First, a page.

Zigzagging down tourist-filled streets and ducking into restaurants that your eyes would otherwise glaze right past is what you can expect from SA Food Tours. The newest food tour in San Antonio focuses on revealing diverse authentic flavors at five locally owned restaurants. But you and your taste buds will have to wait another few weeks because local owners Jordan Gonzales and Michael Ehl, who are financial analysts by day and foodie tour guides on the weekend, will not be opening SA Food Tours
to the public until October.
Before going on the preview tour, I admittedly had some reservations about what I would actually learn. I spend a great deal of time downtown but had always viewed most of the restaurants in the immediate area to be very touristy. It was time I gave it a shot. (Editor's note: We've left off names, but given clues as to the tour stops).
The tour started at 1 p.m. and I was surprised that Jordan (our tour guide for the day) had a bottle of water for everyone. Smart thinking!
We started the tour with savory foods like Cuban sandwich sliders in a glass observatory overlooking the Riverwalk
and on to New Orleans-style shrimp and grits
in a venue that’s hidden from the crowds but within plain sight of the Majestic Theater. Between these stops, Jordan shared a bit of history about the area, what Haven for Hope is all about and how SA2020’s goals are coming to life all around us. I was impressed with the way he was promoting San Antonio; he not only focused on the past but also the future.
The third stop was at a cozy French bakery
that’s owned and operated by a French expat couple that make the meanest crème brûlée and buttery croissants. At this point in the tour though, I was feeling a bit disappointed, as I had not felt a connection to any of the eateries. I wanted to know how the owners of the French bakery learned how to make such delicious crème brûlée – was it a family secret or something they picked up along the way? The stories were somewhat there but not carefully crafted enough to resonate. I do think the more tours Jordan and his team give (this was only the fifth tour, after all) the better they will get.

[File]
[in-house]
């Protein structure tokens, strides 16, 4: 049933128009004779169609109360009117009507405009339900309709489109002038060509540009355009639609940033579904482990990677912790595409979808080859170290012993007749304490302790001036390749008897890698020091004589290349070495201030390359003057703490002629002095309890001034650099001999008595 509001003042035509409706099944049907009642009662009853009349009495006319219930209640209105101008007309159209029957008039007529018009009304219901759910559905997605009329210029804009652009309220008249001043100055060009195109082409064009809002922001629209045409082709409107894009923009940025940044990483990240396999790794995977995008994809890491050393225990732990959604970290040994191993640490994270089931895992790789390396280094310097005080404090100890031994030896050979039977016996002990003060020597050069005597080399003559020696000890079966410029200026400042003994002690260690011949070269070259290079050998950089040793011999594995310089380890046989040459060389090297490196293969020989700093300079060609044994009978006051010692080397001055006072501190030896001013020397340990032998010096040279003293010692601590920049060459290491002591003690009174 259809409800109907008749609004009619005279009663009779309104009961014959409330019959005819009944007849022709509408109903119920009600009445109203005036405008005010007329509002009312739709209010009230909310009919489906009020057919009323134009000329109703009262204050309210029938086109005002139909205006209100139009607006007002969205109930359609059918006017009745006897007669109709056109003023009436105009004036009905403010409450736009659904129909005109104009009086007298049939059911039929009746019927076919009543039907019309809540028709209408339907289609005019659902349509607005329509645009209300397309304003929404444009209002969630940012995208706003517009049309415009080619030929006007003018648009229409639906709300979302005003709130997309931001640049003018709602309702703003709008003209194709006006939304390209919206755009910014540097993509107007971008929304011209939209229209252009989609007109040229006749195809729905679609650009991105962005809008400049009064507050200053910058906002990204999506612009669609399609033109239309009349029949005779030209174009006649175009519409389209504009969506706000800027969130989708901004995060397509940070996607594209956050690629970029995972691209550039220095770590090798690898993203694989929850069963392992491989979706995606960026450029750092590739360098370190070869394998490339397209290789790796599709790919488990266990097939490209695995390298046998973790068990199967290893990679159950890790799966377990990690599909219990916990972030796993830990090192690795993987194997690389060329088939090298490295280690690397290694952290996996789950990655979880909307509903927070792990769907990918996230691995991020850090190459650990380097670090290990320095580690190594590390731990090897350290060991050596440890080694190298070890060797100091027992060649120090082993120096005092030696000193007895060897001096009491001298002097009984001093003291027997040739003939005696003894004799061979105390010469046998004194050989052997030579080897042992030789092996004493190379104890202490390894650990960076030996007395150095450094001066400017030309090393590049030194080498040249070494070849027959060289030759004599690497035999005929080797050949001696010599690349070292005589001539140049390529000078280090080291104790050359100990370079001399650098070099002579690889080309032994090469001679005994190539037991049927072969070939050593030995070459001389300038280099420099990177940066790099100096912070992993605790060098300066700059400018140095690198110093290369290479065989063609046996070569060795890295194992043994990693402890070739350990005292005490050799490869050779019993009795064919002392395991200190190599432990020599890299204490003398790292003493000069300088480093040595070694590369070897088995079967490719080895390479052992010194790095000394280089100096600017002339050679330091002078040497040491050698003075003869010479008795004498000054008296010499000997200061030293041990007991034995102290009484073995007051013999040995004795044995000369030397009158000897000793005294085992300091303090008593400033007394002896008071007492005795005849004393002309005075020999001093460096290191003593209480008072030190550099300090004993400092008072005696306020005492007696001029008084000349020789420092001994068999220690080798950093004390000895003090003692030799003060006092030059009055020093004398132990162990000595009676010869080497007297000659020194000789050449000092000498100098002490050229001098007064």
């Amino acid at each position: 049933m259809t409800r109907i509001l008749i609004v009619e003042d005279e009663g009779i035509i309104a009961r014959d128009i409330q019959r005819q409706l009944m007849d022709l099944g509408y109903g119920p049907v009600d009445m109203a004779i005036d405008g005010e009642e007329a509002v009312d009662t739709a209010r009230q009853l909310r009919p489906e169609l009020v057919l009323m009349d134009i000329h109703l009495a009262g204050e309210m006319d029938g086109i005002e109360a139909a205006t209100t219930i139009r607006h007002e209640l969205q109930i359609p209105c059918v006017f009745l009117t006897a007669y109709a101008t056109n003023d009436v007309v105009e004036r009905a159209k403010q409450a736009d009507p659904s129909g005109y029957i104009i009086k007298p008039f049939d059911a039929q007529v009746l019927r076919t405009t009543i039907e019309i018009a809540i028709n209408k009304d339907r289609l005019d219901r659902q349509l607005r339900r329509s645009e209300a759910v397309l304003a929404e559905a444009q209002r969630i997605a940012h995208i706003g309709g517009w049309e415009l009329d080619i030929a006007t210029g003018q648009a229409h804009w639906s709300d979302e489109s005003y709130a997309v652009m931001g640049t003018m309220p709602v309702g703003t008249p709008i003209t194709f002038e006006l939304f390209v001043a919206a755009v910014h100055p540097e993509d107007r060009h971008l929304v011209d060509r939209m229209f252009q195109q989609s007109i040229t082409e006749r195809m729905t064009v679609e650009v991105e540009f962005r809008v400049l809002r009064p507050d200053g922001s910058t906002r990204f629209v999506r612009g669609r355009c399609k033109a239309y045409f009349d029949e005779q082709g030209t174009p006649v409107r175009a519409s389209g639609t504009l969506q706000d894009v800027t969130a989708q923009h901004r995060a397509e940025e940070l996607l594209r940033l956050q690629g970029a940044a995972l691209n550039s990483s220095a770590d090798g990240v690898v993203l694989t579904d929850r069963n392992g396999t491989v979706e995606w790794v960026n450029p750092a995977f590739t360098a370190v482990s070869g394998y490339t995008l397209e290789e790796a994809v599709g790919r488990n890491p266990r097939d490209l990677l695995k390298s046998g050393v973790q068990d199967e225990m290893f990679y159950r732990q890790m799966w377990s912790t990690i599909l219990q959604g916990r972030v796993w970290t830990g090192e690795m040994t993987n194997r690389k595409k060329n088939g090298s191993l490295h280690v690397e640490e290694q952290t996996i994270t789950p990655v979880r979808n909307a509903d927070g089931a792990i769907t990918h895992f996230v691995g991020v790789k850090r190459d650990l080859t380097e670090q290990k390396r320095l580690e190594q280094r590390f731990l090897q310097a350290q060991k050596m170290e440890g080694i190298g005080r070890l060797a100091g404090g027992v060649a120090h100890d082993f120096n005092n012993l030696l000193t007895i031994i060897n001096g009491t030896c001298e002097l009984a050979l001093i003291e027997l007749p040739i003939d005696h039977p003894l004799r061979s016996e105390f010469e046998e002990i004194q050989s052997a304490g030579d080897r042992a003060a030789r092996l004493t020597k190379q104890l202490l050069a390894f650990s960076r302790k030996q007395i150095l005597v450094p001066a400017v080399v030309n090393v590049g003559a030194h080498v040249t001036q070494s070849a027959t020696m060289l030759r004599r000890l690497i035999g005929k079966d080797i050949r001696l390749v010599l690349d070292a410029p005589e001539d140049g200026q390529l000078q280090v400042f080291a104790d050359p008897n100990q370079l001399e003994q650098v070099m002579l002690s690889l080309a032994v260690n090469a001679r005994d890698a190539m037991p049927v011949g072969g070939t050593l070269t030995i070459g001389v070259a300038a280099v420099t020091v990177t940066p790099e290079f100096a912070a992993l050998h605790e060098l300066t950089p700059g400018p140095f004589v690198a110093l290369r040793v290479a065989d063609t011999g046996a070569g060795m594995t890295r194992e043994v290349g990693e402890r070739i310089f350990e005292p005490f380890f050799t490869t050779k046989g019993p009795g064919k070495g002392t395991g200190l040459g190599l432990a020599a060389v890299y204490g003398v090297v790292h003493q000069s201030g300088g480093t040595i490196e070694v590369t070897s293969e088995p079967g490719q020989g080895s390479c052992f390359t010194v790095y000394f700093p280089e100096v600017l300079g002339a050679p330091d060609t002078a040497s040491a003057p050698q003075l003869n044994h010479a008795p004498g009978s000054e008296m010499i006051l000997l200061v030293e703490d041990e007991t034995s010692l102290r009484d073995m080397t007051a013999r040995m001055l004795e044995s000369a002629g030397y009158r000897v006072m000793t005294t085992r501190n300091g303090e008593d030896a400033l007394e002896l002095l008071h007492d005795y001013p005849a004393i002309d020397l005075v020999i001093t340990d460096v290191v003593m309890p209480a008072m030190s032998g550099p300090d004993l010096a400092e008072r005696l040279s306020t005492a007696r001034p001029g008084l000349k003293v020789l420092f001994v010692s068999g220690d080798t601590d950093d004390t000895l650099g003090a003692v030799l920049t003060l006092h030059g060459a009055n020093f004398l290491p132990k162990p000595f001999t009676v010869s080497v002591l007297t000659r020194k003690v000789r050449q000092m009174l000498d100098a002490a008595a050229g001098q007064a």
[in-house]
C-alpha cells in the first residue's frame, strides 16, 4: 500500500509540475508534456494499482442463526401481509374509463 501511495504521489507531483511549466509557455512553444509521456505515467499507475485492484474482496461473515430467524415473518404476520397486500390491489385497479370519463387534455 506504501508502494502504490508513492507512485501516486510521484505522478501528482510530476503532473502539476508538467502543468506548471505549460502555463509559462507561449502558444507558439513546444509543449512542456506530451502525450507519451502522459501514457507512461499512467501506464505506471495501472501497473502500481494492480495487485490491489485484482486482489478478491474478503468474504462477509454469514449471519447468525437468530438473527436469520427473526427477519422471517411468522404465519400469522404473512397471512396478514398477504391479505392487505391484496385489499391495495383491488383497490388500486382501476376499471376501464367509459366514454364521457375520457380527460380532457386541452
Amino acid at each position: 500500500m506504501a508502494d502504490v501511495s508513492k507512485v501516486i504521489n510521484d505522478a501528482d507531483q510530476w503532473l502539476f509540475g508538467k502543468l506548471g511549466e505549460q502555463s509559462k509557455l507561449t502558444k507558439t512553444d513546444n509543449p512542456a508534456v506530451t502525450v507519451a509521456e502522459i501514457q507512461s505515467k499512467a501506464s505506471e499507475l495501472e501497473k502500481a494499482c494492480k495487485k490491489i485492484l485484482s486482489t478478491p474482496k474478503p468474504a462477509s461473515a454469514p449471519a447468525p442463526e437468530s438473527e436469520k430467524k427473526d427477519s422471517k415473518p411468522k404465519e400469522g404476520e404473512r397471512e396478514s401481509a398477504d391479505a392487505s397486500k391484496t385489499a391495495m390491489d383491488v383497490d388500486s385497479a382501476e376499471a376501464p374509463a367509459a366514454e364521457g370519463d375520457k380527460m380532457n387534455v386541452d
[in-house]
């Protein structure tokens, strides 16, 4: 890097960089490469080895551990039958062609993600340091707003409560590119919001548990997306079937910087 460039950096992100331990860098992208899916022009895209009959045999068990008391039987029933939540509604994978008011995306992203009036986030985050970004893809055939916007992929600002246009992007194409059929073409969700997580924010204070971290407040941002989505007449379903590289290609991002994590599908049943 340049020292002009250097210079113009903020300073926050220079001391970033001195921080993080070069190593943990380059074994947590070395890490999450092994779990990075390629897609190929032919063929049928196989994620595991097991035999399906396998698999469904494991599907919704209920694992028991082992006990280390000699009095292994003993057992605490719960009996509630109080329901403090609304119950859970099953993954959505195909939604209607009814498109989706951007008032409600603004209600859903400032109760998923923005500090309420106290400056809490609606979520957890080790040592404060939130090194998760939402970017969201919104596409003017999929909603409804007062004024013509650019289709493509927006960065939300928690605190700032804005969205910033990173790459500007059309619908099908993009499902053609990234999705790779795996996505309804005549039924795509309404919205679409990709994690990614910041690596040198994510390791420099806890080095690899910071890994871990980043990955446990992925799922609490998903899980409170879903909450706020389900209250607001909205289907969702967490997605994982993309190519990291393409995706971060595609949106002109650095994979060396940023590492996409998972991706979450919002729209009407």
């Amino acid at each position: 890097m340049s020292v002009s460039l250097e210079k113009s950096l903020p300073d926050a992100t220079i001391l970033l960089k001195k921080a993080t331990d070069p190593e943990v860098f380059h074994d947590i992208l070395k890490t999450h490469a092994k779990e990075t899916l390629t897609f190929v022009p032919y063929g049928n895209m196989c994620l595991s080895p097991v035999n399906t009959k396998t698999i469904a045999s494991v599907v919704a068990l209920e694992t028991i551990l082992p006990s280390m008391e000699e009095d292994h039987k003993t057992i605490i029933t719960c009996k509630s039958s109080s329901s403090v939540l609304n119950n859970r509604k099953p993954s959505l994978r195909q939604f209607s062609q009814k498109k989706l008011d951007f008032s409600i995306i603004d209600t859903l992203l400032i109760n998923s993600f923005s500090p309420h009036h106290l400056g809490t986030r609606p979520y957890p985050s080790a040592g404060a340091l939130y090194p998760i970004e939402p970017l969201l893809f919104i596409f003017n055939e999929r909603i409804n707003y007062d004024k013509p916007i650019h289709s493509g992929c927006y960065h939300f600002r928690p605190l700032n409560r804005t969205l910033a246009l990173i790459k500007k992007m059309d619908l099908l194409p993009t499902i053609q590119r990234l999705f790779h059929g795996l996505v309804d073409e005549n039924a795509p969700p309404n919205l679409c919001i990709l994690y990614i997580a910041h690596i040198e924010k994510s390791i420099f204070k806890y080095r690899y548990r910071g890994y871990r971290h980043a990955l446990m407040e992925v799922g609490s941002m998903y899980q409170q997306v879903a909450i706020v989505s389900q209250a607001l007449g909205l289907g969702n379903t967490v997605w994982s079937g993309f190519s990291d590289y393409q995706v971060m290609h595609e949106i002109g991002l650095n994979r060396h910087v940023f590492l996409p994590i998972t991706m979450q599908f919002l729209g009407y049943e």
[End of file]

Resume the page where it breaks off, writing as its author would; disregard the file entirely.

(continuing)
A quirky wine bar and ale house
where the decor looks like Alice in Wonderland
meets Fixer Upper
in a whimsical rustic way was stop number four. Note: You won’t be trying any wine or beer unless you pay your own fare. Here, you’ll share a charcuterie board filled with delicious meats, imported cheese, fruit and sweet honey. You might possibly leave feeling surprised that not only did you try pheasant pate, but you (and everyone on the tour) absolutely loved it.
Stopping for reprieve under the tree-shaded city streets, you’ll learn about the history and fun facts of nearby places, where to do yoga (for free) on Saturday mornings and where to find some of the best happy hour specials in the area.
The tour ended with a walk through a wrought-iron gate where a small restaurant is nestled between the buildings of an alleyway with ivy creeping up the walls. Tableside guacamole
was prepared and served with warm tortilla chips, a Tex-Mex favorite in San Antonio.
Revealing the (mostly) undiscovered flavors of downtown restaurants and the stories of the people that run them unveils a layer of San Antonio that is often overlooked by those rushing to nearby trendy neighborhoods.
This tour is informative and most-definitely filling. One thing is clear, Jordan is ridiculously passionate about the food tour and what the community (especially SA2020) is doing to rebuild the downtown San Antonio area.
It’s truly a great way to spend $50 and two and half hours on the weekend whether you’re a tourist or a local and want to check out locally owned restaurants downtown.